Beginning with the most obvious; the protein beef heart provides. A single 100g serving offers a whopping 17.7g grams of protein, which is fundamental for muscle development and recovery. Perfect for those keen on building and sustaining lean muscle tissue.

If you’re someone who struggles with hunger pangs, here’s some good news. The high protein content in beef heart can help suppress appetite while boosting muscle mass and strength.

The result? Sustained energy levels throughout the day and a healthier, fitter body.

Vitamin Rich

Beef heart doesn’t just stop at protein. It packs a load of essential B vitamins, including:

  • Thiamine (B1)
  • Riboflavin (B2)
  • Niacin (B3)
  • Pantothenic Acid (B5)
  • B12

These vitamins play a crucial role in energy production, reducing fatigue, and supporting overall cell health, including elastin collagen maintenance.

However, it’s Vitamin B12 that steals the show in beef heart, offering an impressive 354% of the Recommended Daily Intake in just a 100g serving. This vitamin plays a key part in red blood cell production and bolstering immune health.

Additionally, the choline found in beef heart contributes to mental health and brain health by aiding in the formation of brain membranes, thereby supporting memory, muscle control, and mood regulation.

Mineral Magic

As we venture into minerals, beef heart proves to be a great source of iron, fulfilling 24% of the daily value, which assists in immune function and wound healing.

Additionally, this organ meat, along with other organ meats, boasts 1.7 mg of zinc per 100 grams, which is instrumental in maintaining a healthy immune system.

Adding to the mineral magic, beef heart also includes a significant amount of:

  • Phosphorus, meeting 22% of the Recommended Daily Intake, which helps maintain bones and teeth.
  • Copper and selenium, which are vital for enzyme activity, red blood cell production, organ maintenance, and providing 48% of selenium’s Recommended Daily Value.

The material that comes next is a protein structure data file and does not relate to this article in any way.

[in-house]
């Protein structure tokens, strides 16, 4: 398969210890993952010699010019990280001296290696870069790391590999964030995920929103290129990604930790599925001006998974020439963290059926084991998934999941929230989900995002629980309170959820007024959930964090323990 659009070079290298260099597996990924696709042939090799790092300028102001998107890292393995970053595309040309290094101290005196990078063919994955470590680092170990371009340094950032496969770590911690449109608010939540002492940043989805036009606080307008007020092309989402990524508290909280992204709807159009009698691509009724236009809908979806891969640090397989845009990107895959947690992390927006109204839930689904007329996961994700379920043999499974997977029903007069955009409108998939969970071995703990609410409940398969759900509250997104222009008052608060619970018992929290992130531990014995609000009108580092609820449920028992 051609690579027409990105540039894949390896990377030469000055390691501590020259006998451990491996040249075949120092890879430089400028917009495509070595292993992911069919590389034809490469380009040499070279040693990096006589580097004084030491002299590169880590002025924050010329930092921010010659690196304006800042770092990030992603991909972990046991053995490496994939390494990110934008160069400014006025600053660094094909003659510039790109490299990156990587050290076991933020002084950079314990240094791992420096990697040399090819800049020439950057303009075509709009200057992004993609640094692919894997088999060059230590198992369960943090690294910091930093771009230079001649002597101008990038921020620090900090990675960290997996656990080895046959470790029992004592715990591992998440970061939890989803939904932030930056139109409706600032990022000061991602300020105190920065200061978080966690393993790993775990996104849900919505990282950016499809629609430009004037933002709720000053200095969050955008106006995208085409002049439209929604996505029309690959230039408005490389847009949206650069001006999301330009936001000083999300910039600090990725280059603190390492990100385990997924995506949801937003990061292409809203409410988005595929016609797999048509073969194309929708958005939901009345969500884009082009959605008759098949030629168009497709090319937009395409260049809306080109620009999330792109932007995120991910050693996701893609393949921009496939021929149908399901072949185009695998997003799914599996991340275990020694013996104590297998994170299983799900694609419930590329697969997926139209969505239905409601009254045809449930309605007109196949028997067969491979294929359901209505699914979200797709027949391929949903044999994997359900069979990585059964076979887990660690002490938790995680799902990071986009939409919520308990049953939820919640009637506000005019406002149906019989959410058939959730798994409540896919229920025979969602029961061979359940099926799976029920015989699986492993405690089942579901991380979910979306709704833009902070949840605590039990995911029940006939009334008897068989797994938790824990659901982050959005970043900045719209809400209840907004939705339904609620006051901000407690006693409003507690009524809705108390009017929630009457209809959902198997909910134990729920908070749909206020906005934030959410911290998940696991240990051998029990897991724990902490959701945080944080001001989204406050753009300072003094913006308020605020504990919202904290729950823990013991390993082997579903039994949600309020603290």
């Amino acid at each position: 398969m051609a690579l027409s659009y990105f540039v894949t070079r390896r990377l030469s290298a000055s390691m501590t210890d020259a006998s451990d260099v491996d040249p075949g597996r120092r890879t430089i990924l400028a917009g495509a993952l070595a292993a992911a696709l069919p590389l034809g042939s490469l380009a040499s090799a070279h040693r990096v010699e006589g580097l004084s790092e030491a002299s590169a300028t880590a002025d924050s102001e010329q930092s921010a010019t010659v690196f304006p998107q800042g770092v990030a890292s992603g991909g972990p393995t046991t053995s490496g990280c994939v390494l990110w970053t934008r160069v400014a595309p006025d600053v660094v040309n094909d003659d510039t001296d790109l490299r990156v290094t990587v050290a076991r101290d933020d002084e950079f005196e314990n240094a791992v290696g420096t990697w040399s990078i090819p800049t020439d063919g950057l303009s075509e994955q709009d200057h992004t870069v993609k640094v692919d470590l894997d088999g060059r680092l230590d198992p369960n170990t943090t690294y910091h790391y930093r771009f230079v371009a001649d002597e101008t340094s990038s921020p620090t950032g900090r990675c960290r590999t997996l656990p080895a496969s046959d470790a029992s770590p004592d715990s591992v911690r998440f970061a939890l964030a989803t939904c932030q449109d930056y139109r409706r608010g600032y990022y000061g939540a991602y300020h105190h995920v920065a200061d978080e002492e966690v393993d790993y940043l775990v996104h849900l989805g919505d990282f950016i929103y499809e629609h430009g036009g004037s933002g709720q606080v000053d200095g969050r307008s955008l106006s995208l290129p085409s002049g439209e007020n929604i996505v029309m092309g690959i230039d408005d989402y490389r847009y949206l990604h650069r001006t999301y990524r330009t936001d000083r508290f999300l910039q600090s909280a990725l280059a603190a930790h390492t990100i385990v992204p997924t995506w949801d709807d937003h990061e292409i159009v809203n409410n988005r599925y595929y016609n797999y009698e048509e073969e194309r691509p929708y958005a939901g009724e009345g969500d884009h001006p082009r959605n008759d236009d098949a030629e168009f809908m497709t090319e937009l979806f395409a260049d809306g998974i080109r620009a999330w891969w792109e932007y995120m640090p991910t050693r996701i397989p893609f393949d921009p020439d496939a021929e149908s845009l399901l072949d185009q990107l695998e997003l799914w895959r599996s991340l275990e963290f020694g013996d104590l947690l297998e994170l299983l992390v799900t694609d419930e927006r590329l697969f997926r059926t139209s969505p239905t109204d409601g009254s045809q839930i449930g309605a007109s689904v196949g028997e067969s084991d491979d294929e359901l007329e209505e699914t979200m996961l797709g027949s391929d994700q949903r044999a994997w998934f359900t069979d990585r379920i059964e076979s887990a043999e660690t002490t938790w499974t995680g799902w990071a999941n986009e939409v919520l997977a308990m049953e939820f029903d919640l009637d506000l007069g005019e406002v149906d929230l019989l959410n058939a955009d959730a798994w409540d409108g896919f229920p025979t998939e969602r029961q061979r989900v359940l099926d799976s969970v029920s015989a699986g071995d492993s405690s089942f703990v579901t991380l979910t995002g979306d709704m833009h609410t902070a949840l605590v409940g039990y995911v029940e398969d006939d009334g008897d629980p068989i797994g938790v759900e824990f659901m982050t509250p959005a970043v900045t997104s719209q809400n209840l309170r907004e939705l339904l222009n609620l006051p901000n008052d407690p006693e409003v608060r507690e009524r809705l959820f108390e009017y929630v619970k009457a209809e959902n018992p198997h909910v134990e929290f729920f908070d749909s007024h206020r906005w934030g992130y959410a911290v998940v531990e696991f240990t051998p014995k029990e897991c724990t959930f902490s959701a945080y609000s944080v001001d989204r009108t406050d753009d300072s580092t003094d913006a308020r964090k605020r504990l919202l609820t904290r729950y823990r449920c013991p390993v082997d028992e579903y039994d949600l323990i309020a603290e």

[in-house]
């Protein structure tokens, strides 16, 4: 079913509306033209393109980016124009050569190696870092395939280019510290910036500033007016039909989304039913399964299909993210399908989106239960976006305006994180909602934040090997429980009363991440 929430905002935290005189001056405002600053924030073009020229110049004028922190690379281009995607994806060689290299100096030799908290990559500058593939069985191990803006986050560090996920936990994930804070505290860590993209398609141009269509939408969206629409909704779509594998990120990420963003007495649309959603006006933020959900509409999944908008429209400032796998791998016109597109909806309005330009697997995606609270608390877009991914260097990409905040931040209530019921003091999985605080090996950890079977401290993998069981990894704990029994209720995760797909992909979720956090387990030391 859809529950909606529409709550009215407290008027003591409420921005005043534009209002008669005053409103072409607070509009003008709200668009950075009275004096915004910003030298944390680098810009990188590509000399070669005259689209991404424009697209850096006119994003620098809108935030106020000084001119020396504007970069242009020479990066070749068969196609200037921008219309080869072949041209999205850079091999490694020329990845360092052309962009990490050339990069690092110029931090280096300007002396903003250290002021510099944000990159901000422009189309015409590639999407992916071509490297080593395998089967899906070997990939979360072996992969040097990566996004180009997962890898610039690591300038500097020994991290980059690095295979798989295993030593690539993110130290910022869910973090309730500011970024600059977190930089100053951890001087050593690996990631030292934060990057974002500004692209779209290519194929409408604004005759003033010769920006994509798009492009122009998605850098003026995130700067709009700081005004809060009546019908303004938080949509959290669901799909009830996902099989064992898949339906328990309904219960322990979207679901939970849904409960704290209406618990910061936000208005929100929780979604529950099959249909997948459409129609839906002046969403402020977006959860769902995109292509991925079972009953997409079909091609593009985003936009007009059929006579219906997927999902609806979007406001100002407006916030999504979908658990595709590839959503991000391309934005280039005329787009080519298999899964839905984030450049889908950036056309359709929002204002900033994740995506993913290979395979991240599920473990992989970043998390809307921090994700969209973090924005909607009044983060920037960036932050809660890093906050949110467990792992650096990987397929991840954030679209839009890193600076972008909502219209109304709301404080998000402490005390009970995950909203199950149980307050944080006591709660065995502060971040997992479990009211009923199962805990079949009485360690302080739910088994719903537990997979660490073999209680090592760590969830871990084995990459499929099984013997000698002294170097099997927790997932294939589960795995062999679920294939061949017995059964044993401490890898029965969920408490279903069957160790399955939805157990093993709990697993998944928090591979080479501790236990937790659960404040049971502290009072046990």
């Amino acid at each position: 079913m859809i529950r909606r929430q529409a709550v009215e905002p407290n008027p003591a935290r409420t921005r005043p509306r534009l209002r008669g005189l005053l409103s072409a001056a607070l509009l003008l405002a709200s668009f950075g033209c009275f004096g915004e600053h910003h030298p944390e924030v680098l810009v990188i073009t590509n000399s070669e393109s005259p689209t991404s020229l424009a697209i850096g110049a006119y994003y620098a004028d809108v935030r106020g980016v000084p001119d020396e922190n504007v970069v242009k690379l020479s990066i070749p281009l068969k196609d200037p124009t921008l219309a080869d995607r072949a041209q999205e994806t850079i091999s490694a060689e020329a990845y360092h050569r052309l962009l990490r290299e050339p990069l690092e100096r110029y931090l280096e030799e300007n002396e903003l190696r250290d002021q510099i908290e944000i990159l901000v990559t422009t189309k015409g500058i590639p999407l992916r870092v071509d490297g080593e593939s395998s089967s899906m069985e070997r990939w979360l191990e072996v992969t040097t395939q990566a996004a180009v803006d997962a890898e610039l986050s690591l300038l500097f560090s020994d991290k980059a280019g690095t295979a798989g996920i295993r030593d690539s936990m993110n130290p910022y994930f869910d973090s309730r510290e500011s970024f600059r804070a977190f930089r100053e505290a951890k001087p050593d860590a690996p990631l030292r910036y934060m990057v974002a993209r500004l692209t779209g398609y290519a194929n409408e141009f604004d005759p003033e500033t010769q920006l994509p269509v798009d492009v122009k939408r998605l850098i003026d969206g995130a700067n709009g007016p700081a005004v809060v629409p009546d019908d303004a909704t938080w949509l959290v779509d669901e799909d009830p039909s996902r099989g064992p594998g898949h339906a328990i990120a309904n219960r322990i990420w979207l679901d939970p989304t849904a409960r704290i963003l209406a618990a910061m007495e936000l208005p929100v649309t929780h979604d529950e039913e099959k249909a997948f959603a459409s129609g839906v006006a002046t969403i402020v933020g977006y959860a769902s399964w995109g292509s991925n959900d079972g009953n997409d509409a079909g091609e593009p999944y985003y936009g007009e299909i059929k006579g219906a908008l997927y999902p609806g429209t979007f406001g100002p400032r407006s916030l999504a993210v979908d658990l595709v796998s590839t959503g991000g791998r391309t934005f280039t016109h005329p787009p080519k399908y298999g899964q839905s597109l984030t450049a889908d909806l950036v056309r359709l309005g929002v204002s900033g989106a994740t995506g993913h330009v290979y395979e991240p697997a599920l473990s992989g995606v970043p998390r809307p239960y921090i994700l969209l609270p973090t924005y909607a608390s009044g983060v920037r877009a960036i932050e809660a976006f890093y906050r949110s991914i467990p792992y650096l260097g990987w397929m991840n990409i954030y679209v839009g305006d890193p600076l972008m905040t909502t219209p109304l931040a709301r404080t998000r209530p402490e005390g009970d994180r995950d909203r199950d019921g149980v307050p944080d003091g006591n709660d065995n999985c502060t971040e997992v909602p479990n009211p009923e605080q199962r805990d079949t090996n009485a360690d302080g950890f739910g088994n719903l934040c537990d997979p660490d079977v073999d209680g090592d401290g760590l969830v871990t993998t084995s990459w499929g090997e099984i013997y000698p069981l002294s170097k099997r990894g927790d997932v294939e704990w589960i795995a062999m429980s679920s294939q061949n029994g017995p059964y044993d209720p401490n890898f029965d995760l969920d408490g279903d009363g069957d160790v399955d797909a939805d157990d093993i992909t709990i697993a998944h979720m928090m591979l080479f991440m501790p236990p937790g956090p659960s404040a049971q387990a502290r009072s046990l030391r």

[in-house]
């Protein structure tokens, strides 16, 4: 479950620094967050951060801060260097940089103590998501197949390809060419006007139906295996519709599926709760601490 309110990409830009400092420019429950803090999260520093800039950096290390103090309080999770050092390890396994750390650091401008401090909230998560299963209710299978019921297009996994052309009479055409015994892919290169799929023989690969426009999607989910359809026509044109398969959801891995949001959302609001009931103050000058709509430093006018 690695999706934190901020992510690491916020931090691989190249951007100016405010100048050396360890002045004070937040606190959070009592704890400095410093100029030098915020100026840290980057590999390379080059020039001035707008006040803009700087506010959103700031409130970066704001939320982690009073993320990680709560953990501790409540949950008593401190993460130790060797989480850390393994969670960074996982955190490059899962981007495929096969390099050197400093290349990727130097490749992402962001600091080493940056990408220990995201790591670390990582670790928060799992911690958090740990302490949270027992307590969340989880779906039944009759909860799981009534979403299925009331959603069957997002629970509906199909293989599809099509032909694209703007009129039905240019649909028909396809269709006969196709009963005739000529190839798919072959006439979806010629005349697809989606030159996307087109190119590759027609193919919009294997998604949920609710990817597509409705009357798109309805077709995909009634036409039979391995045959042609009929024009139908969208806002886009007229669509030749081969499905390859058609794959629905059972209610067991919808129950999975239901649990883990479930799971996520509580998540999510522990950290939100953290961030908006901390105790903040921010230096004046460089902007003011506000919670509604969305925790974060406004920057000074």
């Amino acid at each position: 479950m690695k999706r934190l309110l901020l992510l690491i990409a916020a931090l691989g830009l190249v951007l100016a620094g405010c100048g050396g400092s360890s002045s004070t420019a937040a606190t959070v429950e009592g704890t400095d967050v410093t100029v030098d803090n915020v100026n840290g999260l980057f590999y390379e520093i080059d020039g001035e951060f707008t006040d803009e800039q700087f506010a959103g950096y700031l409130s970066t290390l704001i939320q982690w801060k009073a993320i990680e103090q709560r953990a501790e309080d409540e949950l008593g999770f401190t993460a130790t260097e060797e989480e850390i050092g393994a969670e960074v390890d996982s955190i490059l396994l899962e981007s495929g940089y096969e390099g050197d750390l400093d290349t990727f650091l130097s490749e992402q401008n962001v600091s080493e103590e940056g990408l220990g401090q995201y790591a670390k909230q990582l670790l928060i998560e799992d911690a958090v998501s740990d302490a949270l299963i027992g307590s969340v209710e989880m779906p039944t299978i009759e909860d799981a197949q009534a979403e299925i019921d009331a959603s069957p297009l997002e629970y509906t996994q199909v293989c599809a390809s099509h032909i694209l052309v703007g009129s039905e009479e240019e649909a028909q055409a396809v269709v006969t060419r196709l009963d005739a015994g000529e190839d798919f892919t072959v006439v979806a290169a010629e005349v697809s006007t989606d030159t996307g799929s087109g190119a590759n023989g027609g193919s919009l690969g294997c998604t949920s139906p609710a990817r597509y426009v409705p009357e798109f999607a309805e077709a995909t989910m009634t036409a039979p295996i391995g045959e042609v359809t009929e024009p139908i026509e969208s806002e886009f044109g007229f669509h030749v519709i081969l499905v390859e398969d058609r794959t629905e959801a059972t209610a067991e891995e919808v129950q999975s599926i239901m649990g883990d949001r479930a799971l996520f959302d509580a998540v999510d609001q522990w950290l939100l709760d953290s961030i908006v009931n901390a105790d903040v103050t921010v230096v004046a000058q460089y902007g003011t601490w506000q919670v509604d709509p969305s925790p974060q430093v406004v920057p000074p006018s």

• Magnesium, contributing to 6% of the Recommended Daily Value, further enriches the overall nutrient intake.

Cooking Beef Heart: Techniques and Tips

A person marinating beef heart slices in a bowl with herbs and spices

Having highlighted the nutritional strength of beef heart, it’s time we switch our focus to cooking. Proper cleaning, marinating, and cooking methods are essential to transform this organ meat into a tender and flavorful dish.

Eager to learn about the culinary techniques and beef heart taste?

Cleaning and Trimming

First things first, cleaning and trimming. Beef heart should be cleaned well to remove any excess fat, connective tissue, and blood vessels.

You can either do this at home or ask your butcher to do it for you. This step is crucial to improve texture and ensure a pleasant eating experience.

If you’re planning to braise the beef heart, make sure to wash it thoroughly and slice it into 1/2-inch thick slices after removing any fat and arteries. This ensures even cooking and a tender outcome.

Marinating for Flavor and Tenderness

With the beef heart cleaned and trimmed, the next step is marinating. Marinating not only tenderizes the meat but also infuses it with flavors, enhancing the overall taste. For best results, marinate the beef heart overnight in the refrigerator.